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Arts in Review

Get Out only really scares you once you get out of the theatre



Get Out has been touted as a horror film crossed with a comedy. More accurately, it’s a dark comedy or a thriller. The reason I argue this is because the film spends less of its time trying to scare you than it does focusing its energy on following you out of the theatre, into your life where it unflinchingly compels you to notice the casual racism you witness and take part in.

Directed by Jordan Peele (of Comedy Central’s Key & Peele), the film feels like an extension of one of the show’s sketches, but focused more on their convicting and provocative brand of humour, and less on the simpler, whimsical tone it sometimes turns to.

Unlike most horror films,Get Out doesn’t try and fail to hide a story’s mystery, it lets it seep all the way through the film and uses this to take the edge off of the scares. To call the film scary by any means is inaccurate, at its worst it is disconcerting (definitely unnerving at times), but it was also always possible to determine what the scare was going to be. Peele makes sure that when we are at our most tense or frightened, instead of breaking the tension by screaming in fear, we start to laugh. By foiling its own scares, Get Out lessens the possibility of its audience getting distracted and seeing the film as typical horror. It’s obvious that the absurdity of the racial tension throughout the film is the main subject of focus.

Chris Washington, played by Daniel Kaluuya, is an aspiring photographer from New York who faces racism in all his interactions throughout the film. At his girlfriend’s parents’ upper-class estate for a party, he stumbles through awkward conversations with the hosts’ “very white” friends and even attempts to cut the visit short due to the tension. His only relief from the casually racist encounters comes by way of frequent calls to his other black friend (notably a TSA agent) back home in New York. Despite the distance between them, both commiserate together.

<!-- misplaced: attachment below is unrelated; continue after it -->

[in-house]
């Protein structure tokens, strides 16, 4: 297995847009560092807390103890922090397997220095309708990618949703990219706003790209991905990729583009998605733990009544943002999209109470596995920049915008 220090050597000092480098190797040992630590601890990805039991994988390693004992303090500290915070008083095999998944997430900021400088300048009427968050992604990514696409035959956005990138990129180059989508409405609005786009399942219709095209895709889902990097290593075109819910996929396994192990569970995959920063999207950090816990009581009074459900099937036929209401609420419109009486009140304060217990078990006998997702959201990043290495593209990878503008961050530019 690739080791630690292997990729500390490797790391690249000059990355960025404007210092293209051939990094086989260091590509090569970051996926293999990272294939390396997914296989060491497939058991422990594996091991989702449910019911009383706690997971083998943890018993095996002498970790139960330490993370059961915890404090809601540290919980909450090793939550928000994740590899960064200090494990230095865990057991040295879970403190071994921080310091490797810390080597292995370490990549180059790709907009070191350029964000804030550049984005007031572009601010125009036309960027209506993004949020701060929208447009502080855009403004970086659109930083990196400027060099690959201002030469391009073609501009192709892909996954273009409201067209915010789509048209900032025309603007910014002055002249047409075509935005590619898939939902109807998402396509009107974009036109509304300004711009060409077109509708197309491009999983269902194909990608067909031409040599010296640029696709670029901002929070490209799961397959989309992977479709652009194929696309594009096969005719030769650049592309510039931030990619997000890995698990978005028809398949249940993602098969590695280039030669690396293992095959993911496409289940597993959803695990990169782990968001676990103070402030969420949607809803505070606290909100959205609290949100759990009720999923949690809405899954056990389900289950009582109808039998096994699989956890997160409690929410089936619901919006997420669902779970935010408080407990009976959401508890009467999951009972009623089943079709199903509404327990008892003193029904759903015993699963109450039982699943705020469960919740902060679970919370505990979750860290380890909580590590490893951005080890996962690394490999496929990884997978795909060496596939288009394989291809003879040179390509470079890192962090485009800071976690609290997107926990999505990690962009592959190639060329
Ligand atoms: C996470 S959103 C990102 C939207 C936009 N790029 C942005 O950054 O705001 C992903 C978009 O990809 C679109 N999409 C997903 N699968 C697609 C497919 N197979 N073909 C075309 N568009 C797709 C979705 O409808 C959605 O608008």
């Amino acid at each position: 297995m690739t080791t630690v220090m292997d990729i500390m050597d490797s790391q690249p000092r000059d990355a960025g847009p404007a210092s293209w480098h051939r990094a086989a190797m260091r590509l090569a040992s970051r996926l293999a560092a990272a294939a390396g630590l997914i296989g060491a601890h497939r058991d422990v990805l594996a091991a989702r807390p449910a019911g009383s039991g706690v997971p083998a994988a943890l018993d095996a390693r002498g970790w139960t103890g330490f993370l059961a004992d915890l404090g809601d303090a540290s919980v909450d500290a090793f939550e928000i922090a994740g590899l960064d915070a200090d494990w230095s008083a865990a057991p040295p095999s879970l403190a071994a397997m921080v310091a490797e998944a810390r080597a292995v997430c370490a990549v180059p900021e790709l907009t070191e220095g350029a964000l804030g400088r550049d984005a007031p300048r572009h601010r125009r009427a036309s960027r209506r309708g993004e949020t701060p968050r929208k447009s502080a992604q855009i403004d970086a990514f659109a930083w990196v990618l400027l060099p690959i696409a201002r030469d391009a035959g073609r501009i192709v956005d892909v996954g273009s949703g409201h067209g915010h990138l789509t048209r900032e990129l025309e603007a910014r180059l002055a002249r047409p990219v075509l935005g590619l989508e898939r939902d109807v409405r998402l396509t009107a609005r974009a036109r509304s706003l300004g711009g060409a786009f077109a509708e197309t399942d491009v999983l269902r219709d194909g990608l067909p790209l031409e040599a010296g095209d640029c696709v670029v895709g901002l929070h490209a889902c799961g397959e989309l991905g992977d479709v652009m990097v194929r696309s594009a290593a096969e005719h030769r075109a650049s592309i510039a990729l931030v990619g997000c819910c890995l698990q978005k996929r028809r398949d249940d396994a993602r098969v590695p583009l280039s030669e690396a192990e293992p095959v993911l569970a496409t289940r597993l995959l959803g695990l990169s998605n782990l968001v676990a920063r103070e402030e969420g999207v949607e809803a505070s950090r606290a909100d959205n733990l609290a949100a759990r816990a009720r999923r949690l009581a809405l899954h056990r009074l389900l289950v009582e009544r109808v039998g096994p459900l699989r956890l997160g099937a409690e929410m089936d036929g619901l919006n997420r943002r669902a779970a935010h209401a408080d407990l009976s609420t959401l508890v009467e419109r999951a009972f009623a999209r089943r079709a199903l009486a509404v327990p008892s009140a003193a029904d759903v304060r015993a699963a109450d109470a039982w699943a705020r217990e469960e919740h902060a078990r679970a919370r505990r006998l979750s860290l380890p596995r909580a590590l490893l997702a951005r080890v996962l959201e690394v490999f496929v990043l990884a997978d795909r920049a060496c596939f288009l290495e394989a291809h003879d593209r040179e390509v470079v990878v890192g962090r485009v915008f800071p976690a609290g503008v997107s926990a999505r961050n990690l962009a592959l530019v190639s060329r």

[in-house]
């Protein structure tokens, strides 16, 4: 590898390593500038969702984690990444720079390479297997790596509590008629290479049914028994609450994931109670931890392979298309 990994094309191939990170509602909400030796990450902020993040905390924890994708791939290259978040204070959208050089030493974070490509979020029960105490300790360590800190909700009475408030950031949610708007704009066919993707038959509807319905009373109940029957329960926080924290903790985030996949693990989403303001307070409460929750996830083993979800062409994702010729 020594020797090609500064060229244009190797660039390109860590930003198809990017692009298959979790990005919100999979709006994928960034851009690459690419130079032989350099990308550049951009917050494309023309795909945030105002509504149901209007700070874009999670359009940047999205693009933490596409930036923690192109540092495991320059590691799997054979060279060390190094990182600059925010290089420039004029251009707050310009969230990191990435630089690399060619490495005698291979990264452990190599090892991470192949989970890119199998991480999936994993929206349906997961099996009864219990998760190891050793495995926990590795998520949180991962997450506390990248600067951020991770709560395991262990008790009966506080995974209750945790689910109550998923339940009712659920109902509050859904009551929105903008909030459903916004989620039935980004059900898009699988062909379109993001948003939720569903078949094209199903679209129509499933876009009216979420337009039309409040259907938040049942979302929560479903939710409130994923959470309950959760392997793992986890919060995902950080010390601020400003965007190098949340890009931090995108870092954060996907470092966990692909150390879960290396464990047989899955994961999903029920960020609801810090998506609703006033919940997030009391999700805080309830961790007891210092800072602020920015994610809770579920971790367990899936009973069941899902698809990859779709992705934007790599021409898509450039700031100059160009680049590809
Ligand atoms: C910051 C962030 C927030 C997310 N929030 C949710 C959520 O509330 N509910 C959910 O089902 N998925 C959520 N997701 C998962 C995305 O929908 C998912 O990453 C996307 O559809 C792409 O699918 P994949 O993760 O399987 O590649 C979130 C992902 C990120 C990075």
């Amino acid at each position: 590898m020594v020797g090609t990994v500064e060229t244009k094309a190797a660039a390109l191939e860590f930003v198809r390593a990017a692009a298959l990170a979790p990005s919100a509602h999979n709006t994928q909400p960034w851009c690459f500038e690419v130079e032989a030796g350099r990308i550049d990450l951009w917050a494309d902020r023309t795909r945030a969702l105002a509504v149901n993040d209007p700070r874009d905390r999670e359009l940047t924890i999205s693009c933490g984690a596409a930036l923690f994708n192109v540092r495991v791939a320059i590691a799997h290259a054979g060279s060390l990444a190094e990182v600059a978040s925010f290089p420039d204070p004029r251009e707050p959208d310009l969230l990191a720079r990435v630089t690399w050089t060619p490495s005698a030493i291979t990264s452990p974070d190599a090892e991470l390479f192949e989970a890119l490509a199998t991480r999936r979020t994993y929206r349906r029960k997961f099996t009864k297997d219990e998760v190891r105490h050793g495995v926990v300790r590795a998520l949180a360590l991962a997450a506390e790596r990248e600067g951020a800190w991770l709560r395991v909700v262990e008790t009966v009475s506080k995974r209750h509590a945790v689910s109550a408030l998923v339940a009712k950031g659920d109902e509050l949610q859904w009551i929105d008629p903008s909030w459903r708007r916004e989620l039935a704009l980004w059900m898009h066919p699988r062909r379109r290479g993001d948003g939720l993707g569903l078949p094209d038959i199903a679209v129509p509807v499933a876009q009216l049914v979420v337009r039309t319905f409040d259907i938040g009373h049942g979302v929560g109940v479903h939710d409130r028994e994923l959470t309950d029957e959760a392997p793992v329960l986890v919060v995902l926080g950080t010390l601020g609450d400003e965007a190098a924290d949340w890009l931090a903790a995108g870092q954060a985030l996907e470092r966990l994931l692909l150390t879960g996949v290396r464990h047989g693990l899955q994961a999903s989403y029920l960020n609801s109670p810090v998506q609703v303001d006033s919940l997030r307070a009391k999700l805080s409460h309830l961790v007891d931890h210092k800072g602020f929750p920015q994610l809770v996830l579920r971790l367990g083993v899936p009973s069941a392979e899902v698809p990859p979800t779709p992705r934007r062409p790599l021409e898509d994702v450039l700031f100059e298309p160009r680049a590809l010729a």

The only encounters Washington has that are free of racism are with his girlfriend and with a man who also happens to be blind, but even these characters turn out to be something darker altogether. A common theme runs through this film: you can’t really trust anything at all. I suspect this mistrust isn’t entirely new to most who encounter racism must experience.

Get Out is well made and technically very well done. It uses all the classic lighting and technical tricks that the horror genre usually invokes and none of it felt cheap. Most of the rising action of this film lulls the audience into compliance; it mildly sets the stage, but drives the plot home with force. Once relaxed, the audience is slowly lowered into the horror that sits waiting at the heart of the film. The mise-en-scene of the film was fairly sparse, which made it easy to watch but at the same time charged any obvious object as a semiotic beacon for meaning, creating tension in every scene. This is most cleverly exemplified by Washington when he stuffs bunches of cotton (brilliant!) into his ears to avoid the hypnotic trigger he is regularly subdued by, avoiding his likely demise.

Get Out is reminiscent of Hitchcock’s Psycho in that it wasn’t actually all that scary, nor was it really meant to be, it was just brilliant filmmaking coupled with a great narrative. Get Out, however, adds a good dollop of truly crucial social commentary on top of being a well made, well played film.

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